Workshop on the Global Trees Assessment in the Philippines

  • Country

    Philippines
  • Region

    Asia
  • Topic

    Tree Conservation
  • Type

    Blog
  • Source

    BGCI

Since the beginning of 2019, BGCI has been expanding the Global Tree Assessment (GTA), our initiative to have global conservation assessments for all tree species by 2020. This has involved building on collaborations with national and regional red list authorities, for example, continuing work with CNC Flora in Brazil and also setting up new partnerships with NGO’s, taxonomic experts and government institutes.

The Global Tree Assessment

Ongoing
Project

Global Tree Assessment

The Global Tree Assessment (GTA) aims to assess the conservation status of every known tree species by the year 2020.
Learn more
Ongoing
Project

Assessing Timber Species

Over five years (2016-2021), BGCI will produce IUCN Red List assessments for over 1,500 timber tree species. This work also contributes to BGCI’s Global Tree Assessment.
Learn more

In May 2019, GTA established a new partnership with the Energy Development Corporation (EDC) in the Philippines. The partnership will assess the conservation status of 800 native or endemic trees of the Philippines for the IUCN Red List of Threatened species. This builds on the assessment work already completed by Pastor Malabrigio, who produced assessments for five endemic and threatened Xanthostemon tree species in 2018.

The Red List training workshop held in Manila will contribute to the Global Tree Assessment.

To launch the project, BGCI and EDC took part in a Memorandum of Agreement (MOA) signing at the EDC headquarters in Ortigas City, Manila. This was followed by a day and a half red list training workshop. The workshop was attended by forestry experts from different institutions in the Philippines, including EDC staff based at different sites across the Philippines, from Negros Oriental in the East to Mount Antipolo in the North. Attendees were also from the Philippine Native Plants Conservation Society, Forest Foundation Philippines and the Department of Environment and Natural Resources.

Participants learnt how to apply the IUCN Red List Categories and Criteria, equipping them with the skills to complete their own assessments for trees and thus building conservation prioritisation capacity in the Philippines. The Philippines GTA workshop marks the fourth training workshop BGCI has coordinated already in 2019, with three more planned before the end of the year.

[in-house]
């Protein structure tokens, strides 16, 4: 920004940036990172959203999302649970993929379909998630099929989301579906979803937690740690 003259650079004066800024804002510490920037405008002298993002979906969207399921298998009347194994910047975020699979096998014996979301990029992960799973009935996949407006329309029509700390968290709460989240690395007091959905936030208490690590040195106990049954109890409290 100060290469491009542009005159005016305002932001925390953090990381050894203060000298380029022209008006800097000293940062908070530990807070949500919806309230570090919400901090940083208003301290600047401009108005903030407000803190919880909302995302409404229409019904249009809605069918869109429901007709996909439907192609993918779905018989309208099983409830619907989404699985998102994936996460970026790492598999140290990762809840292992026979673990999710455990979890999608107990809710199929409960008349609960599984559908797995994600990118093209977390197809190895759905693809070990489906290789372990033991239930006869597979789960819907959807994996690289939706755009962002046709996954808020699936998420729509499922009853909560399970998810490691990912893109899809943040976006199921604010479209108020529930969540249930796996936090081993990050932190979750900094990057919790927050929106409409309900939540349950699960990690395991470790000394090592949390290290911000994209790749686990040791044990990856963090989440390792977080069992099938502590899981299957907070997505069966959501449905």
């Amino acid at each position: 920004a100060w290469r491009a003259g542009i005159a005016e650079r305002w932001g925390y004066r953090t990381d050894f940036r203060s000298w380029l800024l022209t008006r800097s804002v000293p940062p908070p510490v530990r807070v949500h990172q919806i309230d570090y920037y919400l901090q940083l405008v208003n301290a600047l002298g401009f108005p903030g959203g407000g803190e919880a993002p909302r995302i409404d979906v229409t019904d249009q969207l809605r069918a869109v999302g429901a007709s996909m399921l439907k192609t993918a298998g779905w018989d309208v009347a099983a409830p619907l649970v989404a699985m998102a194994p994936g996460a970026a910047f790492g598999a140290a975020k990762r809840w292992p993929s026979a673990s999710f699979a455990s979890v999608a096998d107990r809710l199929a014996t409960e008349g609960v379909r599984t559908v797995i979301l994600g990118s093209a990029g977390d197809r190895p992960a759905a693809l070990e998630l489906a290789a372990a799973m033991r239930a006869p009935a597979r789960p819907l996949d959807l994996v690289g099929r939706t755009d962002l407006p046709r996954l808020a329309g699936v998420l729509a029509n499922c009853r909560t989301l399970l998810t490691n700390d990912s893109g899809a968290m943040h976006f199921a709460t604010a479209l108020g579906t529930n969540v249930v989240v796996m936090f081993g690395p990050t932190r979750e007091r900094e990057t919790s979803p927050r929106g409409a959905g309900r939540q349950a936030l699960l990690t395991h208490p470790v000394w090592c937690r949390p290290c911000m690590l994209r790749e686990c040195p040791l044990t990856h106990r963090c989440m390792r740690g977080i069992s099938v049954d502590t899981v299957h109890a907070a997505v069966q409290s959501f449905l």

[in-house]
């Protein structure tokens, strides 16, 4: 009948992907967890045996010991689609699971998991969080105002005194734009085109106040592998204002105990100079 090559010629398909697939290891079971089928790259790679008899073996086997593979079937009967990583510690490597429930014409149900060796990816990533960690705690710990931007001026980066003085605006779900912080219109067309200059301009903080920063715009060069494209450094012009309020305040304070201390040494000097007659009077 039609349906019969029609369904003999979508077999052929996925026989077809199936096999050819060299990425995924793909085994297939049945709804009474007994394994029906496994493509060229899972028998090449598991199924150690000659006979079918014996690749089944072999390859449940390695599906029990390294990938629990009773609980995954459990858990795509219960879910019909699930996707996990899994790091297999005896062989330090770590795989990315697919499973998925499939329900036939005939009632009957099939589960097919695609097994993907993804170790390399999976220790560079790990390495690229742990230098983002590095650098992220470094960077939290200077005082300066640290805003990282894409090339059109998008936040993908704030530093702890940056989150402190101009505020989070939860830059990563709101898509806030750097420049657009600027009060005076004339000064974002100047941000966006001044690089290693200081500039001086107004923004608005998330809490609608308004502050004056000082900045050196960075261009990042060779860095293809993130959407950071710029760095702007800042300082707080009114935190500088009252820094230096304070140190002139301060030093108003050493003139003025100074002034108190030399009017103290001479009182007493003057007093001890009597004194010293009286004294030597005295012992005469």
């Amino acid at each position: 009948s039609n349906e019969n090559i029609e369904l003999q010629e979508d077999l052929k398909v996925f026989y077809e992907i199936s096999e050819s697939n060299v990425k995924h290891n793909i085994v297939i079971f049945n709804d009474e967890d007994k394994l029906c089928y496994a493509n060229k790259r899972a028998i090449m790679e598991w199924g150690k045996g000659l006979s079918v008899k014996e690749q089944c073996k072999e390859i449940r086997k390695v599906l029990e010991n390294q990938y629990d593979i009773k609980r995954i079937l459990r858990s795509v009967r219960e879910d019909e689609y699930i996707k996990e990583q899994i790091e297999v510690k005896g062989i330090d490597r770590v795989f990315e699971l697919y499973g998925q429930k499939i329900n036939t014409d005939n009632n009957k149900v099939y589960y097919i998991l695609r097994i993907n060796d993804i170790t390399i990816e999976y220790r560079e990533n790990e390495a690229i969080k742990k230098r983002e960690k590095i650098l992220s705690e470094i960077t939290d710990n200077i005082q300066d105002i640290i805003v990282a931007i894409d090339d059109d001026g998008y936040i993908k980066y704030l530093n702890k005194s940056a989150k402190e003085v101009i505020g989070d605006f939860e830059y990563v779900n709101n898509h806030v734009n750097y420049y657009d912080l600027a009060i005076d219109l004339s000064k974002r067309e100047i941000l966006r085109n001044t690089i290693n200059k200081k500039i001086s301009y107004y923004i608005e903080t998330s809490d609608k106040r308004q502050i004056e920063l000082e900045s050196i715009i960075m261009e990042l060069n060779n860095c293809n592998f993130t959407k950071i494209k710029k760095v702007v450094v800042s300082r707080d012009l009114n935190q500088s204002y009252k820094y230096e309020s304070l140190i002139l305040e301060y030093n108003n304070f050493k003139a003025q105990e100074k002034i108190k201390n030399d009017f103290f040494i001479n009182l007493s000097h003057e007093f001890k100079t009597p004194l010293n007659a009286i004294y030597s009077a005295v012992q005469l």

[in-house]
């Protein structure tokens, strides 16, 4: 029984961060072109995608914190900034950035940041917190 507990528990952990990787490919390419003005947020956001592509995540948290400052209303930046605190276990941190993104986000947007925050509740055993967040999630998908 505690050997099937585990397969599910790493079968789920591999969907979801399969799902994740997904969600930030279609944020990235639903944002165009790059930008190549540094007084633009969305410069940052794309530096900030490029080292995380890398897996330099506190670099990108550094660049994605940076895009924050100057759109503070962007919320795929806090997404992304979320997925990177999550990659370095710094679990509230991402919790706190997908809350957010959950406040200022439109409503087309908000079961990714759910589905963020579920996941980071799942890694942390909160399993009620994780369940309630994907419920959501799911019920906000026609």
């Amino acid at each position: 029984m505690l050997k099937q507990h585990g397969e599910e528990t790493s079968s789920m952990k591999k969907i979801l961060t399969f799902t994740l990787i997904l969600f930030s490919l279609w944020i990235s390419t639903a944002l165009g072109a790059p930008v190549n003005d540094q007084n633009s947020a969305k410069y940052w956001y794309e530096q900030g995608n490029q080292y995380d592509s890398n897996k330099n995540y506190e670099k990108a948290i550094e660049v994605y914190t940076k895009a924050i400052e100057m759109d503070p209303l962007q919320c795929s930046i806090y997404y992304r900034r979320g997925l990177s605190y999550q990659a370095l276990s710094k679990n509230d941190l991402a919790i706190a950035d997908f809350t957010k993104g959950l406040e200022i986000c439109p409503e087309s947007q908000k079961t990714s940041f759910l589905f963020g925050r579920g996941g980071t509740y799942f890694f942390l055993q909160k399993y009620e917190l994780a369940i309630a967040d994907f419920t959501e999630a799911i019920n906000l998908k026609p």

Participants learning how to apply the IUCN Red List Categories and Criteria. Photo credit: EDC

EDC has been leading conservation efforts for threatened trees in the Philippines for decades. In 2008, they launched BINHI, a nationwide greening program that aims to restore denuded forest and to preserve and protect threatened Filipino trees. This includes their Trees for the Future project, which prioritises conservation efforts for the 96 most threatened tree species in the Philippines. Activities include surveying remaining populations of the trees, collecting wildlings, establishing ex situ collections in hedge gardens and nurseries, and growing trees in safe sites such as parks and schools. The project also includes updating conservation assessments for these tree species, using the data gathered throughout the project. The work of BINHI already aligns with GTA (and the Global Trees Campaign), but through the EDC-GTA partnership they will be able to expand their assessment efforts to assess 800 native tree species over the next two years. Therefore, furthering the conservation efforts directed towards at-risk trees, whilst raising international awareness of threatened trees in the Philippines.

EDC-BINHI have arboreta and nurseries across the country, protecting priority tree species in ex situ collections while also protecting trees in situ in their geothermal, watershed sites. While in Manila, BGCI were also afforded the opportunity to visit some of these sites; the EDC-BINHI Vegetative Material Reproduction (VMR) nursery in Antipolo and the University of the Philippines at Los Banos (UPLB)-EDC BINHI Biodiversity Park. They were even able to plant their own trees, including a threatened species of Xanthostemon and Dipterocarpaceae only found in the Philippines!

The EDC-BINHI nursery in Antipolo where they are successfully propagating threatened native tree species of the Philippines

The VMR nursery uses state of the art misting irrigation to mimic the natural habitat conditions of the tree species, increasing the survival rate of seedlings and cuttings. The nursery site also has hedge gardens, grown from collected wildlings of a selection of the 96 priority tree species. Cuttings taken from hedges are then propagated for restoration. Some wildlings have already been moved and grown for future security at the 2.5 hectare UPLB-EDC BINHI Biodiversity Park, an arboretum home to individuals of all 96 threatened tree species covering 19 tree families. Following this methodology, BINHI has already produced 20 propagation protocols for threatened trees in the Philippines and reforested over 9,000 hectares of disturbed habitat.

The UPLB-EDC BINHI Biodiversity Park where they have planted the most threatened tree species and raise awareness of their importance to visitors. Photo credit: Adriane Tobias.

EDC is already protecting many tree species in the Philippines and we are excited to work with their team of experts for GTA. This is a true opportunity to collaborate and learn from each other to save threatened tree species.